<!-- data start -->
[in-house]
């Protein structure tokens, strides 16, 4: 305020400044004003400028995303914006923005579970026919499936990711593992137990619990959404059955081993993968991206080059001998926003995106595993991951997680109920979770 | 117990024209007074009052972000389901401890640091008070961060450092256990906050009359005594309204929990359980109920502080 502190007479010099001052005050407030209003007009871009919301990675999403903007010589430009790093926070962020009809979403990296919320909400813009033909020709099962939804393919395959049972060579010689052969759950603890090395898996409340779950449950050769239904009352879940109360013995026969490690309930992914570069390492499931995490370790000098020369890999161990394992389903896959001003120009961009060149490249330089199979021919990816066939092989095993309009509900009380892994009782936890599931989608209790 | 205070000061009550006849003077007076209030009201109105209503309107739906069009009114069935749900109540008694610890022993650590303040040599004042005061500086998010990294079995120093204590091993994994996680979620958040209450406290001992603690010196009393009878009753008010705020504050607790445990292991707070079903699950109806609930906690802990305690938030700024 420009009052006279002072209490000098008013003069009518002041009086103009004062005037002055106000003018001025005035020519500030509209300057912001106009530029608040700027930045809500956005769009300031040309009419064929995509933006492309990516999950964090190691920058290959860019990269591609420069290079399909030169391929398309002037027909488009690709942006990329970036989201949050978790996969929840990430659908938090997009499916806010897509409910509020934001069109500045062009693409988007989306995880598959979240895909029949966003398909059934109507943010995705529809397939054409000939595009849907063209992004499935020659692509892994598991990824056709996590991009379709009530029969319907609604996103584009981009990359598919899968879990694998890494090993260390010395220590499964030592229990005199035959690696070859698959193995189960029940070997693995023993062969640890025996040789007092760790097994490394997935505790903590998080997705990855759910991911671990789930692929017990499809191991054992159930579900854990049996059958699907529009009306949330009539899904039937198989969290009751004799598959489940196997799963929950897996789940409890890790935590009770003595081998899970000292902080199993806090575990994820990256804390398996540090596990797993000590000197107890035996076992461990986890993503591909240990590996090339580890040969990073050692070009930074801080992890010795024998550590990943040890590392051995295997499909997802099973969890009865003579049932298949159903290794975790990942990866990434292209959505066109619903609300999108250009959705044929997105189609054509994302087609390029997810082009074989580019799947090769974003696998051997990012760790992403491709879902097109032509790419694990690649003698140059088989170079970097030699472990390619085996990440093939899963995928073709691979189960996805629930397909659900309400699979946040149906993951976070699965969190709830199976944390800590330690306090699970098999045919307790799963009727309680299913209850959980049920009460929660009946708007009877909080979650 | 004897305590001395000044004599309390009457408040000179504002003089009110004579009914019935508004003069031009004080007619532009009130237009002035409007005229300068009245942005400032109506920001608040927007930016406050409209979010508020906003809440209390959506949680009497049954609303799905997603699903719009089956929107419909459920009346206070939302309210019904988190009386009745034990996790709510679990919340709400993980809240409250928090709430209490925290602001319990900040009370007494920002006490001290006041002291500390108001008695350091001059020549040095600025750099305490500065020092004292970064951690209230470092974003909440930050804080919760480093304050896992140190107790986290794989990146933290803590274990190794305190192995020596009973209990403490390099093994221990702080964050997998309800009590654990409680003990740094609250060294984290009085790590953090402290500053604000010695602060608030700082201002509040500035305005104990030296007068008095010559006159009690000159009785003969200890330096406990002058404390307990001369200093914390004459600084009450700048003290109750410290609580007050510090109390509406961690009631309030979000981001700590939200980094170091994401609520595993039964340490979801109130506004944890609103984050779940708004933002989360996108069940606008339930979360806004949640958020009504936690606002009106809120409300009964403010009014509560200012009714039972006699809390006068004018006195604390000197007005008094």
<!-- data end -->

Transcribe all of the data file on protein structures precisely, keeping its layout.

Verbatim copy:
[in-house]
């Protein structure tokens, strides 16, 4: 305020400044004003400028995303914006923005579970026919499936990711593992137990619990959404059955081993993968991206080059001998926003995106595993991951997680109920979770 | 117990024209007074009052972000389901401890640091008070961060450092256990906050009359005594309204929990359980109920502080 502190007479010099001052005050407030209003007009871009919301990675999403903007010589430009790093926070962020009809979403990296919320909400813009033909020709099962939804393919395959049972060579010689052969759950603890090395898996409340779950449950050769239904009352879940109360013995026969490690309930992914570069390492499931995490370790000098020369890999161990394992389903896959001003120009961009060149490249330089199979021919990816066939092989095993309009509900009380892994009782936890599931989608209790 | 205070000061009550006849003077007076209030009201109105209503309107739906069009009114069935749900109540008694610890022993650590303040040599004042005061500086998010990294079995120093204590091993994994996680979620958040209450406290001992603690010196009393009878009753008010705020504050607790445990292991707070079903699950109806609930906690802990305690938030700024 420009009052006279002072209490000098008013003069009518002041009086103009004062005037002055106000003018001025005035020519500030509209300057912001106009530029608040700027930045809500956005769009300031040309009419064929995509933006492309990516999950964090190691920058290959860019990269591609420069290079399909030169391929398309002037027909488009690709942006990329970036989201949050978790996969929840990430659908938090997009499916806010897509409910509020934001069109500045062009693409988007989306995880598959979240895909029949966003398909059934109507943010995705529809397939054409000939595009849907063209992004499935020659692509892994598991990824056709996590991009379709009530029969319907609604996103584009981009990359598919899968879990694998890494090993260390010395220590499964030592229990005199035959690696070859698959193995189960029940070997693995023993062969640890025996040789007092760790097994490394997935505790903590998080997705990855759910991911671990789930692929017990499809191991054992159930579900854990049996059958699907529009009306949330009539899904039937198989969290009751004799598959489940196997799963929950897996789940409890890790935590009770003595081998899970000292902080199993806090575990994820990256804390398996540090596990797993000590000197107890035996076992461990986890993503591909240990590996090339580890040969990073050692070009930074801080992890010795024998550590990943040890590392051995295997499909997802099973969890009865003579049932298949159903290794975790990942990866990434292209959505066109619903609300999108250009959705044929997105189609054509994302087609390029997810082009074989580019799947090769974003696998051997990012760790992403491709879902097109032509790419694990690649003698140059088989170079970097030699472990390619085996990440093939899963995928073709691979189960996805629930397909659900309400699979946040149906993951976070699965969190709830199976944390800590330690306090699970098999045919307790799963009727309680299913209850959980049920009460929660009946708007009877909080979650 | 004897305590001395000044004599309390009457408040000179504002003089009110004579009914019935508004003069031009004080007619532009009130237009002035409007005229300068009245942005400032109506920001608040927007930016406050409209979010508020906003809440209390959506949680009497049954609303799905997603699903719009089956929107419909459920009346206070939302309210019904988190009386009745034990996790709510679990919340709400993980809240409250928090709430209490925290602001319990900040009370007494920002006490001290006041002291500390108001008695350091001059020549040095600025750099305490500065020092004292970064951690209230470092974003909440930050804080919760480093304050896992140190107790986290794989990146933290803590274990190794305190192995020596009973209990403490390099093994221990702080964050997998309800009590654990409680003990740094609250060294984290009085790590953090402290500053604000010695602060608030700082201002509040500035305005104990030296007068008095010559006159009690000159009785003969200890330096406990002058404390307990001369200093914390004459600084009450700048003290109750410290609580007050510090109390509406961690009631309030979000981001700590939200980094170091994401609520595993039964340490979801109130506004944890609103984050779940708004933002989360996108069940606008339930979360806004949640958020009504936690606002009106809120409300009964403010009014509560200012009714039972006699809390006068004018006195604390000197007005008094």